At Georgia Tech, Smith was awarded the Outstanding Electrical Engineering Senior Award, the Alvin M. Ferst Leadership and Entrepreneur Scholarship and the electrical and computer engineering Undergraduate Research Award.
Early on, Smith overheard a group of Georgia Tech students talking about the Haiti Solar Initiative and wanted to get involved. He soon became a team leader, designing the concept for the Relay in about a day. He and the team spent the next year “making it work for Haiti.”
“The original design we had was too complicated. We had to simplify, simplify, simplify,” Smith says. “To really fine-tune a design requires knowing your customer. Americans sometimes come into places and think they know the solutions, but you don’t know what people there need. They know what they need. So, we spent a whole year just learning so we could understand what they needed.”
Any time I learn the next thing about circuits, there’s a way to affect people’s lives with that. You can make it possible for people to inexpensively access power and water, so you can save lives with integrated circuits. It’s a powerful field to get into because there’s so much you can do with it. — Jake Smith ’18
That understanding led to a pared-back device that performed the essential function of providing electricity without superfluous components. Designed for a population without much experience with technology, the Relay is intuitive. “Three things have made the Relay successful: it’s small, it’s really simple and it’s inexpensive,” Smith says. “There’s no massive solar panel installation. They throw it on their roof, prop it up and they can take it down at night. Other systems with extra circuitry might work better, but better is expensive. We wanted to make something safe and reliable and efficient enough to work for them.”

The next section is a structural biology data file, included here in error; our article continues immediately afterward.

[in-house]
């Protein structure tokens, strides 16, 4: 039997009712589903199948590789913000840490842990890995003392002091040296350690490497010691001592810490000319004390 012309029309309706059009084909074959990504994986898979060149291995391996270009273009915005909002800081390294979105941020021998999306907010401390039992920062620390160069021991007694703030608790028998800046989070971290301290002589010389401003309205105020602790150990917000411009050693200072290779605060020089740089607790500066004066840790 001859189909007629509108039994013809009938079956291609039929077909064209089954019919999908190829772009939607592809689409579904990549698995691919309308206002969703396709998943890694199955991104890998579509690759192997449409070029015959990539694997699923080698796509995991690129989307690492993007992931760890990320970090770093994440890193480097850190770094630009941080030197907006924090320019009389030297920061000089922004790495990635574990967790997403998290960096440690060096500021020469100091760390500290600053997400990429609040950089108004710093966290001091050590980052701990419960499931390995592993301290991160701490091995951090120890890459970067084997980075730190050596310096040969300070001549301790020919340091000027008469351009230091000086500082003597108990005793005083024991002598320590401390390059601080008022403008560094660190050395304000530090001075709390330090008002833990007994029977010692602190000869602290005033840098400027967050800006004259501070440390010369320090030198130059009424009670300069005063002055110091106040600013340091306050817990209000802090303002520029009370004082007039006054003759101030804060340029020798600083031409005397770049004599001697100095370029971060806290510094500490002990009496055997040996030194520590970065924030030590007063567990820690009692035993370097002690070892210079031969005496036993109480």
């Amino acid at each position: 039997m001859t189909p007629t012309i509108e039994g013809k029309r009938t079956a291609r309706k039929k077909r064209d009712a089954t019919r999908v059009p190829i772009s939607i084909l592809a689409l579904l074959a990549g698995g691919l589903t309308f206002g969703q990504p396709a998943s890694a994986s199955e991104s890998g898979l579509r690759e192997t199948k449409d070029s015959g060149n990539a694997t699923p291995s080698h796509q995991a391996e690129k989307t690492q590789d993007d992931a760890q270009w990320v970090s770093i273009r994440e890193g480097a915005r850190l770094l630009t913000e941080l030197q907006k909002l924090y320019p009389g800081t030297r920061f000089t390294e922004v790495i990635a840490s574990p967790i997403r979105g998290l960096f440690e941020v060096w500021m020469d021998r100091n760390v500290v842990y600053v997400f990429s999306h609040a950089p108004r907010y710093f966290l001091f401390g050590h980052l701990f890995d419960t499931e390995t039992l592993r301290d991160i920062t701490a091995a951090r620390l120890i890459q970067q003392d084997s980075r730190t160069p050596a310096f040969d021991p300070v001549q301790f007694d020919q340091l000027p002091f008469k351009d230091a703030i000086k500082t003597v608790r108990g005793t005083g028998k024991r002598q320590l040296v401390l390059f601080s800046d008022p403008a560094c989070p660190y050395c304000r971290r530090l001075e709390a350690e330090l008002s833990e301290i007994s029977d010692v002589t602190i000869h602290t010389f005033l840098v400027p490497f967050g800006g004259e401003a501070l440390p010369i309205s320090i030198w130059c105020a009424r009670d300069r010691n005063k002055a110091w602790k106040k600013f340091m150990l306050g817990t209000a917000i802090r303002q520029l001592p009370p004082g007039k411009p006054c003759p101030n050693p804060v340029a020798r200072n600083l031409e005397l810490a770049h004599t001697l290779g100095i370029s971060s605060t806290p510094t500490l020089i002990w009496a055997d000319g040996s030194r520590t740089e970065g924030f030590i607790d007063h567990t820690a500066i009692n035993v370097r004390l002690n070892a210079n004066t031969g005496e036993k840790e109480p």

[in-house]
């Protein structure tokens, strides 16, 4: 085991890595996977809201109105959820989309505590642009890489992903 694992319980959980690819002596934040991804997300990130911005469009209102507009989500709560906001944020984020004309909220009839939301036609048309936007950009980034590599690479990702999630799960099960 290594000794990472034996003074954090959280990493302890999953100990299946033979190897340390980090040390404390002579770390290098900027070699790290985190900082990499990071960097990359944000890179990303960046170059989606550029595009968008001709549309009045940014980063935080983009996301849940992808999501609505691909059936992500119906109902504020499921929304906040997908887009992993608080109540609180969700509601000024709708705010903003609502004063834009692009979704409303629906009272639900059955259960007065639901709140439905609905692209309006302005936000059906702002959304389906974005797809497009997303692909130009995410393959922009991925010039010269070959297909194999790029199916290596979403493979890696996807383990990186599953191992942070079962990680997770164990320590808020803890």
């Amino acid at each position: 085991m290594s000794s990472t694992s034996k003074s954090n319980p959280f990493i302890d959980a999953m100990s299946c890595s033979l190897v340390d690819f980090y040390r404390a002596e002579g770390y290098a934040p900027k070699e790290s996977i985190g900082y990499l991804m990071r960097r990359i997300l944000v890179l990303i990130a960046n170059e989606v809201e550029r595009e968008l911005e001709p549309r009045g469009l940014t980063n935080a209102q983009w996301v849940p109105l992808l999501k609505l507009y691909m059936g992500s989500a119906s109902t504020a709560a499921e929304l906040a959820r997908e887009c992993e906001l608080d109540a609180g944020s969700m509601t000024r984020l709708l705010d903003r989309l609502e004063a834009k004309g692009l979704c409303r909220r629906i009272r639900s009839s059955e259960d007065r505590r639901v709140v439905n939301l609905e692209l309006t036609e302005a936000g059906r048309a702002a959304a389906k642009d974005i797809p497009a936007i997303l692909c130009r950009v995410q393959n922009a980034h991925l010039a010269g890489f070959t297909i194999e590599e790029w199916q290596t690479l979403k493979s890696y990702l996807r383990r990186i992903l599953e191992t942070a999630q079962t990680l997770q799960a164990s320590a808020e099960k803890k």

The Relays are sold to local businesses below cost, then sold to customers at a small profit. All profits are returned to the project to continue manufacturing and distributing new devices.
So how will Smith get to 10,000 batteries on the ground? This year, he and a team of Georgia Tech undergraduates are prototyping the Relay III, a lithium-ion battery that’s more ecologically sound and small enough to carry in a pocket.
The work doesn’t come without risks. Natural disasters including hurricanes and earthquakes have ravaged Haiti over the past decade. Those disasters have exacerbated political upheaval and violence, exemplified by the July assassination of President Jovenel Moïse. The turmoil makes daily life precarious for Haitians and potentially dangerous for foreigners and aid workers.
“It’s the evil of a select few causing the detriment of the whole,” Smith says. “Haitians are phenomenal people. They are the kindest, most generous and most appreciative people I’ve ever met. The unrest is not indicative of the Haitian people as a whole.”
Their plight only makes Smith more determined to act. “A lot of people see what’s happening there and they turn away,” he says. “I’m in a fortunate position that I can do this work, and if something did happen to me, I’m not leaving a wife and kids behind. I feel called to lend my help there because many don’t have the opportunity or can’t risk the danger of it.”
At home, Smith works as a senior analog designer for Nebula Microsystems in the Dallas area. Until recently, he was an analog integrated circuits design engineer at Texas Instruments, where he designed circuits that make all kinds of gadgets go, from phones to smart doorbells. Texas Instruments supported the project through donations and publicity. Smith says working in circuits is his “dream job.” Every day presents a new puzzle, a new challenge to push through and new opportunities for the next breakthrough that could change the world.
“Engineering is the field of taking science and technology and putting them to use for the betterment of the world,” Smith says. “It’s a noble cause and I try to continuously find ways to do that.”
Learn more about the Haiti Solar Initiative at gthaitisolar.com